$$CaCl_2.6H_2O + MSO_4.xH_2O -> CaSO_4.2H_2O + MCl_2 + (x+4) H2O$$

This seems to be catalyzed by trace moisture, provided in my case by slightly moist calcium chloride (no amount of acetone and/or pressing between blotters seems to dry out the salt I've recrystallized) or perhaps by ambient humidity (breathe on the reaction mixture to kickstart it?) Once the reactants dissolve slightly, the reaction is driven forward by the precipitation of insoluble calcium sulfate. The water released presumably accelerates the reaction by dissolving the reactants, and also further releasing water of crysallization in the dissolved salts.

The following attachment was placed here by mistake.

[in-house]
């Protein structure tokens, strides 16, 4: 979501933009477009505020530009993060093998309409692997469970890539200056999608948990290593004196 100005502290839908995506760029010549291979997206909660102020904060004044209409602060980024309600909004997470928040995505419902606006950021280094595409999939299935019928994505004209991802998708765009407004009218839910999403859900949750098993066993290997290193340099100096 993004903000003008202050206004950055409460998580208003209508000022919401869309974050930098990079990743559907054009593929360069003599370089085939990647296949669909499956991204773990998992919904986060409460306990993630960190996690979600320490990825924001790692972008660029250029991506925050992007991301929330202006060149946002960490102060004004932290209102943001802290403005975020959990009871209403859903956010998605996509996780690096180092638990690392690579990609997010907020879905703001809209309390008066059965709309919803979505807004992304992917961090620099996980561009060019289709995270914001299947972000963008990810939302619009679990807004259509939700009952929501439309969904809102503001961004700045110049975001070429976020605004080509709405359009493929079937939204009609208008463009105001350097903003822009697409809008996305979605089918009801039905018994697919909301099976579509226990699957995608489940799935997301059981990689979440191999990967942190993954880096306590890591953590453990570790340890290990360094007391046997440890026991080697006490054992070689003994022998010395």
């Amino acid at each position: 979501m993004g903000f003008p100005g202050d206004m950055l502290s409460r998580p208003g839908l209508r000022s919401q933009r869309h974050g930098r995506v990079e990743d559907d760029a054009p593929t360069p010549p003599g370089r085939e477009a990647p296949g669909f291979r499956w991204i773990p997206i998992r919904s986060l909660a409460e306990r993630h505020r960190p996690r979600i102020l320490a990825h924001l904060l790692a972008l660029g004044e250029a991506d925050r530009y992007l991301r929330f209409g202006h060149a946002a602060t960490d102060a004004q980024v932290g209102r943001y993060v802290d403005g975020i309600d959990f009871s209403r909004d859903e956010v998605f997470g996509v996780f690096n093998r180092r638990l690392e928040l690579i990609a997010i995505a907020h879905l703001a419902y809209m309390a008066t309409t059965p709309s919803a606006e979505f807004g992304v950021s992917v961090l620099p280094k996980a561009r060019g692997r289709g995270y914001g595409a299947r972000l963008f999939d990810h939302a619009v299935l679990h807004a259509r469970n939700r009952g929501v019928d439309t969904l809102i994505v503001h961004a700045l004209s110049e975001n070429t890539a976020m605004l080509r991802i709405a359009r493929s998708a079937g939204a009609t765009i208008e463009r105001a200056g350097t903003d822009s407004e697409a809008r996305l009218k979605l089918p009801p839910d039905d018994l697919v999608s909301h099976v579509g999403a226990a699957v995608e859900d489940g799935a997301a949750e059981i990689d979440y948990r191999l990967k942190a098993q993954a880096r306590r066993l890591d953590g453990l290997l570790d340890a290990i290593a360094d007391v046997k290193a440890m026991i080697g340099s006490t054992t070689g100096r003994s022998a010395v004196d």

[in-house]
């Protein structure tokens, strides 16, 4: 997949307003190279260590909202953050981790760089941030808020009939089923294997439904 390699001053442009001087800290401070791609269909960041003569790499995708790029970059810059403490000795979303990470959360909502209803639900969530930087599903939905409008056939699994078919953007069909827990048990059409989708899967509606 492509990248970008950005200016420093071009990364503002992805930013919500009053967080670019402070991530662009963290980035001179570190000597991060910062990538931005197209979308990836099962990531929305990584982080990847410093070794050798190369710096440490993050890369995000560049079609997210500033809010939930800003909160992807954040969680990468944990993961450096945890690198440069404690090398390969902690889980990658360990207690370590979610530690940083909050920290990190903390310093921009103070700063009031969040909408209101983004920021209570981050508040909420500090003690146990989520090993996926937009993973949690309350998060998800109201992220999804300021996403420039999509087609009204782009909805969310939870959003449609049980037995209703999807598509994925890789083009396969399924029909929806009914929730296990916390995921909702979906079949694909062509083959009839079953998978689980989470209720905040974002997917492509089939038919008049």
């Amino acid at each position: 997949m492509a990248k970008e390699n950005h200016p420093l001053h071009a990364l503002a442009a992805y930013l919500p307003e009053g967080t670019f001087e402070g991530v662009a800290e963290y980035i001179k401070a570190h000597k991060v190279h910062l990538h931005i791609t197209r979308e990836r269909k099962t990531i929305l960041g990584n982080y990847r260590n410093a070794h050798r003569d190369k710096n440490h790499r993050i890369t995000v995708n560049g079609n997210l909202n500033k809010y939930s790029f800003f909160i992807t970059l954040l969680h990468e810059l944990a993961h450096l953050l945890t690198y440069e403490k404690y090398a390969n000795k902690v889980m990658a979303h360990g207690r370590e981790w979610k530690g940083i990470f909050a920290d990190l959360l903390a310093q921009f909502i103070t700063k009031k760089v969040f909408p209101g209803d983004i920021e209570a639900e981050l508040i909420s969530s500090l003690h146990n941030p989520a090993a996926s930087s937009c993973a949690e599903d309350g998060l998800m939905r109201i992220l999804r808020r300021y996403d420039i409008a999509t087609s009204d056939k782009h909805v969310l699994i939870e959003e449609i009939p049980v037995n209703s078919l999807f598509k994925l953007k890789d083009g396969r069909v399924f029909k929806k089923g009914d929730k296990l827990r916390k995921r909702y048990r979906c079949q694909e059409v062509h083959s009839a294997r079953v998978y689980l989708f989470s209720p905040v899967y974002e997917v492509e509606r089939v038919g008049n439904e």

Four examples of this subsystem were investigated by mixing the salts in a 1:1 molar ratio, adding to a test tube, sealing, and shaking to mix:

 Code:  M x I. Cu 5 II. Mg 6 III. Fe 7 IV. Na2 10 

I. $$CaCl_2.6H_2O + CuSO_4.5H_2O -> CaSO_4.2H_2O + CuCl_2 + 9H_2O$$
This quickly became slushy, and I have a tube from one experiment in which this intermediate state left splashmarks on the sides of the tube. The mixture then seems to harden into a gummy-looking green plug of gypsum and copper chloride. Over a long time, the plug oozes fluid, but it would be hard to call the reaction a liquification.

II. $$CaCl_2.6H_2O + MgSO_4.6H_2O -> CaSO_4.2H_2O + MgCl_2 + 10 H_2O$$
This also quickly liquifies and then resolidifies into a grainy paste.

III. $$CaCl_2.6H_2O + FeSO_4.7H_2O -> CaSO_4.2H_2O + FeCl_2 + 11 H_2O$$
This became “sweaty” looking and shrank into yellow, chalky-looking plug. It is rimmed with an orange color near the surface, possibly from Fe2+ reacting with oxygen in the test tube atmosphere. Not much in the way of free moisture is ever seen.